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RISC (Reduced Instruction Set Computer)

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Microprocessors have instruction sets called microcode that programmers use to create low-level computer programs. The instruction sets perform various tasks, such as moving values into registers or executing instructions to add the values in registers. Microcode can be either simple or complex, depending on the microprocessor manufacturer's preference and the intended use of the chip.

RISC designs, as the name implies, have a reduced set of instructions that improve the efficiency of the processor, but require more complex external programming. RISC designs are based on work performed at IBM by John Cocke. He found that about 20 percent of a computer's instructions did about 80 percent of the work. His 80/20 rule spawned the development of RISC architecture, which reduces the number of instructions to only those that are used most. The other instructions must be implemented in external software.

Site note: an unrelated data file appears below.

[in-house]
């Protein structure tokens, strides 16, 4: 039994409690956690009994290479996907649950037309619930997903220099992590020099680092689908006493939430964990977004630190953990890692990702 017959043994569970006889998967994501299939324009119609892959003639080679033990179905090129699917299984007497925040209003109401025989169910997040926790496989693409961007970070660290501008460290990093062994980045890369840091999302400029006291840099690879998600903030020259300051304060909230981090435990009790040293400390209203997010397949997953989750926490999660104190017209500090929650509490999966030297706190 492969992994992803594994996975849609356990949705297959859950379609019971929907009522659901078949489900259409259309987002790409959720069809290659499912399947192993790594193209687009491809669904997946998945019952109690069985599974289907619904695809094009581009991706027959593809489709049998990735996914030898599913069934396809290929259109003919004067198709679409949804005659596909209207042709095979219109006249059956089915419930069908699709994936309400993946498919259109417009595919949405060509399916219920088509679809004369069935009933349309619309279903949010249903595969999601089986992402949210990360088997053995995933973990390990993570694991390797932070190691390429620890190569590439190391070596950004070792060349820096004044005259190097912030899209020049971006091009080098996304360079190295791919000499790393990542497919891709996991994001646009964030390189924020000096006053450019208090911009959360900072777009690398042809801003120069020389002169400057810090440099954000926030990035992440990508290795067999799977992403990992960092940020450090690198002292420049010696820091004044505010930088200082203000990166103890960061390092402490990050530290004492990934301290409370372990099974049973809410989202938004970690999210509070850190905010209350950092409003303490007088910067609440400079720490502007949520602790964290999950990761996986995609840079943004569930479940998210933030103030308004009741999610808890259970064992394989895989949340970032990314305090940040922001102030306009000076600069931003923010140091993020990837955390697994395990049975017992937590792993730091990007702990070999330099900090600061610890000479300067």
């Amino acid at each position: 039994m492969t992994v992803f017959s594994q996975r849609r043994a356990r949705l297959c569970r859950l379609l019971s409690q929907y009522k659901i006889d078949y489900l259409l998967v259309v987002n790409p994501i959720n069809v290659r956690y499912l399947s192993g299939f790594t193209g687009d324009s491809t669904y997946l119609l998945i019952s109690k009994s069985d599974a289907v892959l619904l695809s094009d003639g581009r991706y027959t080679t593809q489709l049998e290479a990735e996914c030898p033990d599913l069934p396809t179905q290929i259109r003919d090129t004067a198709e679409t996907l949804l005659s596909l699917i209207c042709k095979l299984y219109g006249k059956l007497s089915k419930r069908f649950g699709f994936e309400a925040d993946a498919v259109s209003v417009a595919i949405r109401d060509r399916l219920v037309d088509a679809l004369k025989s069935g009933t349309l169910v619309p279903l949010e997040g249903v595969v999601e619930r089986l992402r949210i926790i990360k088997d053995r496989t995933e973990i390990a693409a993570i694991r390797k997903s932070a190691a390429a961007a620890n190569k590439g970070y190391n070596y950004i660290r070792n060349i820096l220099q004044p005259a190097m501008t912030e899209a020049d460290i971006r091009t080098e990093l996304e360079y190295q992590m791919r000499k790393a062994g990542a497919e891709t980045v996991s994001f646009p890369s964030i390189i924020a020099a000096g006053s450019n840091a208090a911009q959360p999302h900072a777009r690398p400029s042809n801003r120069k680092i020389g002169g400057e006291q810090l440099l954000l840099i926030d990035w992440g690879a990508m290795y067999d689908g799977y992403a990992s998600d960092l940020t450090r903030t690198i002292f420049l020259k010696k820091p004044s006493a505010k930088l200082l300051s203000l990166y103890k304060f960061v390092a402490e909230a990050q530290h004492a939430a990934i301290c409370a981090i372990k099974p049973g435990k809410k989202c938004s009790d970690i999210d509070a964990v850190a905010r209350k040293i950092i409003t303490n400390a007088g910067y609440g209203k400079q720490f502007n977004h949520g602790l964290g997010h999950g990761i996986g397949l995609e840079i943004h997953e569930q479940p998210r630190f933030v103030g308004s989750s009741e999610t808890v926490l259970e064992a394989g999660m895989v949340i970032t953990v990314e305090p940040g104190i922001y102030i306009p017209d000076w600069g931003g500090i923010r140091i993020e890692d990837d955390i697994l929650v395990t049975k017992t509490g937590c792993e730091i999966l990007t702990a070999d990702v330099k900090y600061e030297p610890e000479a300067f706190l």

RISC processors have been used in network switches and routers to handle packet processing. Another processor design is the ASIC (application-specific integrated circuit) architecture. While switches with RISC processors use software-based algorithms, ASICs are hardware-based devices with switching matrixes and processing functions put directly in hardware. This improves performance and lowers cost, but ASICs cannot be upgraded like software-based systems.

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